Where’s the trust?

By Patrick Burnson, Executive Editor
January 28, 2011 - SCMR Editorial

Following President Obama’s State of the Union Address earlier this week, the International Warehouse Logistics Association said it welcomes a national discussion on the need for America’s infrastructure renewal.

“The attention given to the woeful state of America’s infrastructure of public highways, bridges, airports and waterways is a welcome change from the pork-barrel earmarks of spending by political influence,” said President and CEO Joel D. Anderson of IWLA, which represents the nation’s commercial warehouse and third-party logistics providers.?

However, Anderson said that America’s commercial warehouse operators, who are the users and payers of these systems, have two basic questions as we move forward with this national conversation:

Will the projects be merit-based, emphasizing the high priority of targeting freight corridors to alleviate congestion, improve freight velocity and support the creation of sustainable jobs in the supply chain, manufacturing and retail industries??

Will the process be transparent versus the historic practice of secret, backroom negotiations leading to earmarks for legislators’ pet projects and boondoggles, most of which offer no positive long-term economic benefit?

“Our national infrastructure trust funds like the Highway Trust Fund literally center on the word ‘trust,’” Anderson said. “We are committed to the renewal of our crumbling infrastructure and as users we are willing to help pay for these projects. Unfortunately, recent history informs us that we should hold our applause until we see that this process is transparent and includes projects that actually improve trade and commerce instead of offering political bridges to nowhere.”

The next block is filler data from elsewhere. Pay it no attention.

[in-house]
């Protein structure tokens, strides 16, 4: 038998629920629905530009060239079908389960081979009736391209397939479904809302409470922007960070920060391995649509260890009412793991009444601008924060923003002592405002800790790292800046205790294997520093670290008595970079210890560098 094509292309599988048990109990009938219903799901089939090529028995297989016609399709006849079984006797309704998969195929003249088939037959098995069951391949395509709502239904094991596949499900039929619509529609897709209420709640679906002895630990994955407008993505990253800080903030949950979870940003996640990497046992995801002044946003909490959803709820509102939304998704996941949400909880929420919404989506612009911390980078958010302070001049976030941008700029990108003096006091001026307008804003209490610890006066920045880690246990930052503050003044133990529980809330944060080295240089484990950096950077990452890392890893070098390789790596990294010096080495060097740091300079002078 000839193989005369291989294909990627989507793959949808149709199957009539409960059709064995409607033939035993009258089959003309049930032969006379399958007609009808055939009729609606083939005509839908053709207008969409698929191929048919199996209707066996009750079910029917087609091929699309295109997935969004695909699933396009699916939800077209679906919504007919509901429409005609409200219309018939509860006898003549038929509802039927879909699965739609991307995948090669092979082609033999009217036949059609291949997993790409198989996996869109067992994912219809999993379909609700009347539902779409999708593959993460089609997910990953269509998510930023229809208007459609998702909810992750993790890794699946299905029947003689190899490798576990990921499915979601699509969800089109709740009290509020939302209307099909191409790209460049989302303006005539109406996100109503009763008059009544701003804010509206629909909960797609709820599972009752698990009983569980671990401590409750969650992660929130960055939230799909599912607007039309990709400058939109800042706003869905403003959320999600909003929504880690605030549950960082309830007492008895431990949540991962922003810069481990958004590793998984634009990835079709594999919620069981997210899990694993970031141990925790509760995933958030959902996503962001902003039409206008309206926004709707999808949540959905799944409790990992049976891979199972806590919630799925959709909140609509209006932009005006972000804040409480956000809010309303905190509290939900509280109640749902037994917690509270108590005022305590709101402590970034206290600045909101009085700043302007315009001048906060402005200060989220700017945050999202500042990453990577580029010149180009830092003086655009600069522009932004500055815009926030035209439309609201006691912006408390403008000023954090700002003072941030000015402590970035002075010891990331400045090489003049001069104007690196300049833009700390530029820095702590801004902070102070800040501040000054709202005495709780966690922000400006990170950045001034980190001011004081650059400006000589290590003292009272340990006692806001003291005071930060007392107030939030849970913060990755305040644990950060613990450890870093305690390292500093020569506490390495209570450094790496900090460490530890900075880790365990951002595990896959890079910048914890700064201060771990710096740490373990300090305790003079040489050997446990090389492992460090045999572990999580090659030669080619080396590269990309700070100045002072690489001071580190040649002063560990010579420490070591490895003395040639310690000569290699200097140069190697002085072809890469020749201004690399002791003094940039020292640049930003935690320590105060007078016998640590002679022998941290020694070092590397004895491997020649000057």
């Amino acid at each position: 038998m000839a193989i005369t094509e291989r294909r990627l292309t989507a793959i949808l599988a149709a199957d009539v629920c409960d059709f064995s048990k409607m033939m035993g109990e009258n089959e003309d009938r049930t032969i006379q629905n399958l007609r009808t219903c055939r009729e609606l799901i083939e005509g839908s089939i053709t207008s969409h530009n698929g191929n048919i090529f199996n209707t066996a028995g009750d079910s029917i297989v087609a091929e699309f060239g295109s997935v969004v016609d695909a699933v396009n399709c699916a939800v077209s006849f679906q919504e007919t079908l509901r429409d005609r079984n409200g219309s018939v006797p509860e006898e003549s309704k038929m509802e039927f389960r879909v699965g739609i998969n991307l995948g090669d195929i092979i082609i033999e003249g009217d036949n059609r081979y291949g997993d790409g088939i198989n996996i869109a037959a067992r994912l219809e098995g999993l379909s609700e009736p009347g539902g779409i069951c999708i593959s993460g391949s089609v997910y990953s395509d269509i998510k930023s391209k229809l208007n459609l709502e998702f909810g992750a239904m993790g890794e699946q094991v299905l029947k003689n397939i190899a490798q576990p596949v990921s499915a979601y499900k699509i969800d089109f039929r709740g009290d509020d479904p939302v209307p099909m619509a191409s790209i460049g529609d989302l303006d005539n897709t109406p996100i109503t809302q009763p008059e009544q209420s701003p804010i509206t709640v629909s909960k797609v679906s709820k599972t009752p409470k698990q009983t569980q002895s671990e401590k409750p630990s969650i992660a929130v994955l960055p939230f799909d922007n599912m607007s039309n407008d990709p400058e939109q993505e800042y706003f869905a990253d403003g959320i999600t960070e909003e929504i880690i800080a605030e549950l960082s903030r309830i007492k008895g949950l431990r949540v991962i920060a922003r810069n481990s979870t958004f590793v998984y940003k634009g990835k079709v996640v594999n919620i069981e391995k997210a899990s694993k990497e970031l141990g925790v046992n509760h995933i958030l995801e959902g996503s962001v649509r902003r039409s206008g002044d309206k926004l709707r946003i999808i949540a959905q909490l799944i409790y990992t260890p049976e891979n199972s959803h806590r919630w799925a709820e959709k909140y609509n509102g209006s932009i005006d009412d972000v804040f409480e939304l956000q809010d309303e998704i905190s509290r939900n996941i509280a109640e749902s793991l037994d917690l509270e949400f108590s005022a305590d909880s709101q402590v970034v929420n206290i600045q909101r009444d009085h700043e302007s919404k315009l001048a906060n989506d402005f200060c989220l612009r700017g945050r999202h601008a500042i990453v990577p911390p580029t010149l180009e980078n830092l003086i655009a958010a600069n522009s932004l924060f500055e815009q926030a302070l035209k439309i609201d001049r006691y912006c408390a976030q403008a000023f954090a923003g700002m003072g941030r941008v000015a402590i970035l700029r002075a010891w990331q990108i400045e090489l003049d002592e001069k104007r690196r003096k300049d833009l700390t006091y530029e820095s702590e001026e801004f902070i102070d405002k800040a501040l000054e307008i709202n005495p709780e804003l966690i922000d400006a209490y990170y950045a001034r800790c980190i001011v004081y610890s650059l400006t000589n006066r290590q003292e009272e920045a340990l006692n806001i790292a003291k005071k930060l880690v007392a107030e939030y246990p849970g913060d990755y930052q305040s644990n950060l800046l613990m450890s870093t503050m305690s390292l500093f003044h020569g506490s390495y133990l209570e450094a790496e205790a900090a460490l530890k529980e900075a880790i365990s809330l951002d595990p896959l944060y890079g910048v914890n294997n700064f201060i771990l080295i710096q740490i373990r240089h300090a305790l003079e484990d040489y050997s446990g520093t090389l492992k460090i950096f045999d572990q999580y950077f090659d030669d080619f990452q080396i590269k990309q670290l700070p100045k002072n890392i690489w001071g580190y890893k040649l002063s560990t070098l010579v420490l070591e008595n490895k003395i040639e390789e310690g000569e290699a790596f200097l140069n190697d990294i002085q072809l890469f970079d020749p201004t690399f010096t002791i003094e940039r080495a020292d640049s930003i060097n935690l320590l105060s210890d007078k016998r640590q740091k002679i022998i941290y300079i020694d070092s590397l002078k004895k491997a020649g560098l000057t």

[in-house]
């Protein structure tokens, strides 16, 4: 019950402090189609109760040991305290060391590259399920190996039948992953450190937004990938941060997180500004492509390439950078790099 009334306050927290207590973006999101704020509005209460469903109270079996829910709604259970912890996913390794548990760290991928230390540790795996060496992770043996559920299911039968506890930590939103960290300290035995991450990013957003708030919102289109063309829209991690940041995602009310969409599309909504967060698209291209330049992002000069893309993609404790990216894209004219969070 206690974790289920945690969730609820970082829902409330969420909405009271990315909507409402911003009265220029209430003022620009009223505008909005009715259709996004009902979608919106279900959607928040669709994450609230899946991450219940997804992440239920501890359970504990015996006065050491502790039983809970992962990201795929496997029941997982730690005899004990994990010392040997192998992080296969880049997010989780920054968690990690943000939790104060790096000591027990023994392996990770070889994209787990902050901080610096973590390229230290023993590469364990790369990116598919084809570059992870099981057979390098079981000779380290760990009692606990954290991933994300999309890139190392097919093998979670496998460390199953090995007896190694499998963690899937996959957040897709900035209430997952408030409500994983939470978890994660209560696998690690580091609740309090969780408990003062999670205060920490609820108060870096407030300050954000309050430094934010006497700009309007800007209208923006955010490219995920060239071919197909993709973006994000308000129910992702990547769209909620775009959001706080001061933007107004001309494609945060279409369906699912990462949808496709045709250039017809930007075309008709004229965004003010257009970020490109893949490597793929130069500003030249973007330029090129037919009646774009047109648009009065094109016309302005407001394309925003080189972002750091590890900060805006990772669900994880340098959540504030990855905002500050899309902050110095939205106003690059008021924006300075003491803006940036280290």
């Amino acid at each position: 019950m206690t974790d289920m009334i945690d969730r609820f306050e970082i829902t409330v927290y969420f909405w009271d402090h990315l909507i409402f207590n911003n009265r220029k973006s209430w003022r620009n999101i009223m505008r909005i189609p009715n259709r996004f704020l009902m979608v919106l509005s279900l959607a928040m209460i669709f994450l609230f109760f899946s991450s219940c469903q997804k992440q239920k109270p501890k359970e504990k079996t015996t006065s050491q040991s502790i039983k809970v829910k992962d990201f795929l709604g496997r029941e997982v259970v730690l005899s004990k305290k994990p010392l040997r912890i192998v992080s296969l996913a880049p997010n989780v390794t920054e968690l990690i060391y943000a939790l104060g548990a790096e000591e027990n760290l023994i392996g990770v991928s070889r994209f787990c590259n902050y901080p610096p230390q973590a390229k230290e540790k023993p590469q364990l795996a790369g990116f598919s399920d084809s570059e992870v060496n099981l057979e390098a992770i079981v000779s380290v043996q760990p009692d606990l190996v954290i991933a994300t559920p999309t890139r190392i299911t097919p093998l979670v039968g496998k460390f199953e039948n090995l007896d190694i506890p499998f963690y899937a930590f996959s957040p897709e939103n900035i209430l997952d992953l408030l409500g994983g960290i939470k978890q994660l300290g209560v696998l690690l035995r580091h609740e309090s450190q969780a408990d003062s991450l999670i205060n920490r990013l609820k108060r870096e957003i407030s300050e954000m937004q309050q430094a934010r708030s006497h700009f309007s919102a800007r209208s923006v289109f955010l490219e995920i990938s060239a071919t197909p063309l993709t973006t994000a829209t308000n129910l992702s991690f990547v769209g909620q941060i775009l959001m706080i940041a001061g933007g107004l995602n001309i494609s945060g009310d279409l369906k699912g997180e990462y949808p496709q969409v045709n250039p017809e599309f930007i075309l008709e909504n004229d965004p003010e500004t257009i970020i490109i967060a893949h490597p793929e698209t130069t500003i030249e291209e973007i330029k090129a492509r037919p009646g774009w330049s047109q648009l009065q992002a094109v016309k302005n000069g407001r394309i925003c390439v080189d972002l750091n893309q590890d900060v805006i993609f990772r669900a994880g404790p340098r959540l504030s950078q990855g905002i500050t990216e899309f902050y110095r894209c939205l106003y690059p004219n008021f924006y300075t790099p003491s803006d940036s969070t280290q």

About the Author

image
Patrick Burnson
Executive Editor
Patrick Burnson is executive editor for Logistics Management and Supply Chain Management Review magazines and web sites. Patrick is a widely-published writer and editor who has spent most of his career covering international trade, global logistics, and supply chain management. He lives and works in San Francisco, providing readers with a Pacific Rim perspective on industry trends and forecasts. You can reach him directly at .(JavaScript must be enabled to view this email address).

Subscribe to Logistics Management magazine

Subscribe today. It's FREE!
Get timely insider information that you can use to better manage your
entire logistics operation.
Start your FREE subscription today!

Recent Entries

When the United States House of Representatives last week voted extend current law and authorizes surface transportation programs through the end of July by a steep margin, it was widely expected that the United States Senate and follow their lead. That is exactly what happened on Friday, May 22, with the measures headed to President Obama to be signed into law.

For the month of April, Cass and Avondale found that truckload rates in April, which measures truckload linehaul rates paid during the month, were up 3.8 percent annually, while intermodal dropped 1.9 percent annually during the same period.

Following the Pacific Maritime Association (PMA) signing off on ratifying a new five-year contract with the International Longshore & Warehouse Union (ILWU) on May 20, the ILWU followed suite on May 22, saying that 82 percent of its longshore worker members voted to ratify the tentative contract agreement between the parties that was reached on February 22.

Straying from its typical seasonal trajectory, United States-bound waterborne shipments dipped from March to April, according to data recently issued by Panjiva, an online search engine with detailed information on global suppliers and manufacturers.

One theme tied together all of the presentations, regardless of the topic: The importance of data.

About the Author

Patrick Burnson, Executive Editor
Patrick Burnson is executive editor for Logistics Management and Supply Chain Management Review. Patrick covers international trade, global logistics, and supply chain management. He lives and works in San Francisco, providing readers with a Pacific Rim perspective on industry trends and forecasts. Contact Patrick Burnson

Comments

Post a comment
Commenting is not available in this channel entry.